SES Americom’s AMC 5 satellite will provide Ku-band links between the aircraft and the command center.

The plane is conducting the demonstrations over the Channel Islands National Marine Sanctuary off Long Beach, Calif., and farther west over the Pacific Ocean. NOAA scientists have equipped Altair with five instruments:

A Combined Ozone Photometer and Gas Chromatograph to measure 12 gases thought to be linked to global warming, ozone depletion and pollution;

An Ocean Color and Passive Microwave Vertical Sounder to deliver ocean-chlorophyll images and atmospheric-moisture readings;

A spy camera called the Electro Optical/Infrared Gyro Stabilized Imaging Sensor to watch fishing boats in or around marine sanctuaries and to identify marine mammals for migration research;

A Direct Geo-referenced Digital Camera for shoreline mapping in remote areas;

And finally, a lightweight computer called the Research Environment for Vehicle-Embedded Analysis on Linux , which will use Iridium satellite links to test telepresence technologies that someday could enable far-flung researchers to monitor and control UAV experiments in near-real time . In one experiment, scientists will compare the ocean color images from Altair to those taken by the Sea-viewing Wide Field-of-view Sensor (SeaWiFS) on the OrbView 2 satellite to see if they can overcome a shortcoming of the space-based sensor .

“When you get near a coastal zone, the spatial resolution of SeaWiFS often is not good enough to discriminate between land and water. The boundary is blurred,” Gasiewski said. SeaWiFS’ resolution, which refers to the size of features it can discern, can be as fine as 1.1 kilometers, according to the official mission characteristics posted by NASA. The Altair ocean color sensor’s resolution can be as fine as half a kilometer depending on the altitude, Gasiewski said.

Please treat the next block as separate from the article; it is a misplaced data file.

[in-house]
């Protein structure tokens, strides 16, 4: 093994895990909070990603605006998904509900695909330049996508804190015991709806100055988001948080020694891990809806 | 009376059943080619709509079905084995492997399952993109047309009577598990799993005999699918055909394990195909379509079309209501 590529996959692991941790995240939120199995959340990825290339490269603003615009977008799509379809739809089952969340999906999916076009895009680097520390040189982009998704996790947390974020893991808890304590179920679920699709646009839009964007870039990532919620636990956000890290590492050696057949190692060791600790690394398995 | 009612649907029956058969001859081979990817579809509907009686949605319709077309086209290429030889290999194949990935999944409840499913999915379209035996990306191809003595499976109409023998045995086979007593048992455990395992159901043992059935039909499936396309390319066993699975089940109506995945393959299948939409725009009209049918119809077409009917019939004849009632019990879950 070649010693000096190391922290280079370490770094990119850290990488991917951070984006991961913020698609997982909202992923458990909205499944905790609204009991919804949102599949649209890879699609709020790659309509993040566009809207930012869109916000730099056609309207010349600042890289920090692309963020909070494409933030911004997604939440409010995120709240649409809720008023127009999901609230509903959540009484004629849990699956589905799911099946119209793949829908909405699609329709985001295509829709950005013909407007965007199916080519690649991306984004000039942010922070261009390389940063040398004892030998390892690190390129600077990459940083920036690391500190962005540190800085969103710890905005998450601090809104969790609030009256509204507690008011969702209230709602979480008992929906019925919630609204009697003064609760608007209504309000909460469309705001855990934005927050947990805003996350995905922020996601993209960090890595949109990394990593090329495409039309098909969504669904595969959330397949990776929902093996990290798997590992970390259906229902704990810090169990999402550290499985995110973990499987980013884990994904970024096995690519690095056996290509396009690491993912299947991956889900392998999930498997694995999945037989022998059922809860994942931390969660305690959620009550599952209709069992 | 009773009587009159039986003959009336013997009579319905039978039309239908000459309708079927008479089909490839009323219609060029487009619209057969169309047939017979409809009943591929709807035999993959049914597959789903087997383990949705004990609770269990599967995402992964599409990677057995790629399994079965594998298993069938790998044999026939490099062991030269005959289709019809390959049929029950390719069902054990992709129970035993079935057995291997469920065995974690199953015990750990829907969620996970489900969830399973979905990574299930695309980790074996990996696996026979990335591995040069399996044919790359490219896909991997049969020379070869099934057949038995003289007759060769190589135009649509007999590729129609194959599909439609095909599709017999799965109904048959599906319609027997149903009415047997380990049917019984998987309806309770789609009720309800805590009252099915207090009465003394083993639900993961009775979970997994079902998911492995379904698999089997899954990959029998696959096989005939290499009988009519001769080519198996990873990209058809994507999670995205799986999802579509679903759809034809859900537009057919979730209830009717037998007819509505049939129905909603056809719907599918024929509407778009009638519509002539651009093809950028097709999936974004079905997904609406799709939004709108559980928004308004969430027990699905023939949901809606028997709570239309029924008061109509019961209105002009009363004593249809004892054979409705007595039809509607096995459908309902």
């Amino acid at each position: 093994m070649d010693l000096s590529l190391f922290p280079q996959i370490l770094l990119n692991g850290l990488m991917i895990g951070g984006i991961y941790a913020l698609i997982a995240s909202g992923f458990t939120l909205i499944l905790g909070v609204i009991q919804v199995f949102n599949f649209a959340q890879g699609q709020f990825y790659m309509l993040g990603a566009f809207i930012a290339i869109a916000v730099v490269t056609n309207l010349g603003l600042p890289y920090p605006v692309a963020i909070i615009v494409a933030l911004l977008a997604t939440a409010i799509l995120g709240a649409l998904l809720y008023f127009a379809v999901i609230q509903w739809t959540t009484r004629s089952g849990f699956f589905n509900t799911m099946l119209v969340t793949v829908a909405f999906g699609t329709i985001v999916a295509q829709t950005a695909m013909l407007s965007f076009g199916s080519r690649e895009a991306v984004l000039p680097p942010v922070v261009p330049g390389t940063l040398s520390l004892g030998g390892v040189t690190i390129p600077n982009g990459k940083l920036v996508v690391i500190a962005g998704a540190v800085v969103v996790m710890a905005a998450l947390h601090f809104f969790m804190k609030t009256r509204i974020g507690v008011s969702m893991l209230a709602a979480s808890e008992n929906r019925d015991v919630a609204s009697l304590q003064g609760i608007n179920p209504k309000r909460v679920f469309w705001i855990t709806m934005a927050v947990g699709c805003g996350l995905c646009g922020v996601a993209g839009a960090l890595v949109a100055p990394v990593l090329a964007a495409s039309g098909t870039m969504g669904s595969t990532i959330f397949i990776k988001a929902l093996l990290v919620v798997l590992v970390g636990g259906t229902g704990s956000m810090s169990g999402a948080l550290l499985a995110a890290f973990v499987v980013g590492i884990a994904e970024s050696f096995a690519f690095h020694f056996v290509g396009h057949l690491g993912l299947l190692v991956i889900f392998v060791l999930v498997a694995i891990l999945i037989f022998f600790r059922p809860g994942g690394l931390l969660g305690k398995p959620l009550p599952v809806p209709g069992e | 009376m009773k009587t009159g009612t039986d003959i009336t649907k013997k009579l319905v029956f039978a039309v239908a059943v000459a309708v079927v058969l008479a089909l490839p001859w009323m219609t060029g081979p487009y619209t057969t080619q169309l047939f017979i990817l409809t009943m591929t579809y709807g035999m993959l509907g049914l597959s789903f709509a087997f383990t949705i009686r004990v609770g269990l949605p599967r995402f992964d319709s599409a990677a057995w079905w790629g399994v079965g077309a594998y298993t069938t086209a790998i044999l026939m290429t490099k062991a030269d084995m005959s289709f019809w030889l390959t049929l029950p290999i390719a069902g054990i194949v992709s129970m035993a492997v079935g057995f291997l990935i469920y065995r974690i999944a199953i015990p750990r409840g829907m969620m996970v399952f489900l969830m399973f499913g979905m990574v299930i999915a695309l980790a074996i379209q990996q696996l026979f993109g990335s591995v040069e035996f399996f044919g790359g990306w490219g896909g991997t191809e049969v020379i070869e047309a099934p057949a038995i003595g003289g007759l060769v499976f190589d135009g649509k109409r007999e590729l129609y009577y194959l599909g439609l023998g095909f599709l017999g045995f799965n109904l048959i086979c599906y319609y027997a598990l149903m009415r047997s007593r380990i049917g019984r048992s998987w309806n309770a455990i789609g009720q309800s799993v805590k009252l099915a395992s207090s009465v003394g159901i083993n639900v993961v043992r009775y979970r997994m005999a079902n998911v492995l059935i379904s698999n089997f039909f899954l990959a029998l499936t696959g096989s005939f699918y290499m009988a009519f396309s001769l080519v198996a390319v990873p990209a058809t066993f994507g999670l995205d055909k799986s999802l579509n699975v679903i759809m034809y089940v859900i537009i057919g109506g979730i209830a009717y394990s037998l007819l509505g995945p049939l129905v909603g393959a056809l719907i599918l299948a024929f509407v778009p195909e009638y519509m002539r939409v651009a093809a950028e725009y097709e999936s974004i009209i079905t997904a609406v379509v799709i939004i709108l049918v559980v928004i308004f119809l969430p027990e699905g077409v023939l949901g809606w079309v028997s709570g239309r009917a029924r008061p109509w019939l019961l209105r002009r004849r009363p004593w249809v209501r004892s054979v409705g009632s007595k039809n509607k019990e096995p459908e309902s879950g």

The plane’s microwave instrument will study the Pineapple Express air currents also known to scientists as atmospheric rivers. These typically extend from the ocean surface to an altitude of a few kilometers.

“The NOAA [Geostationary Operational Environmental Satellite] sensors can’t see the moisture very well because they can’t see through the clouds,” Gasiewski said. The microwave sounding instrument on NOAA’s polar-orbiting satellites can detect the rivers, but its 25-kilometer resolution is not fine enough to capture the structural details of the rivers, which can be as narrow as a few kilometers across, he said.

Altair’s microwave sensor offers half-kilometer resolution, Gasiewski said. NOAA had hoped to begin the Altair flights in mid-March, but Aslaksen said it took longer than expected to win approval for the flights from the Federal Aviation Administration and NASA, which is working with San Diego-based General Atomics to ensure the plane flies safely in public air space.

“The schedule slip is attributable to the new ground we’re breaking here, and that’s safely integrating UAVs into the National Air Space System,” Aslaksen said.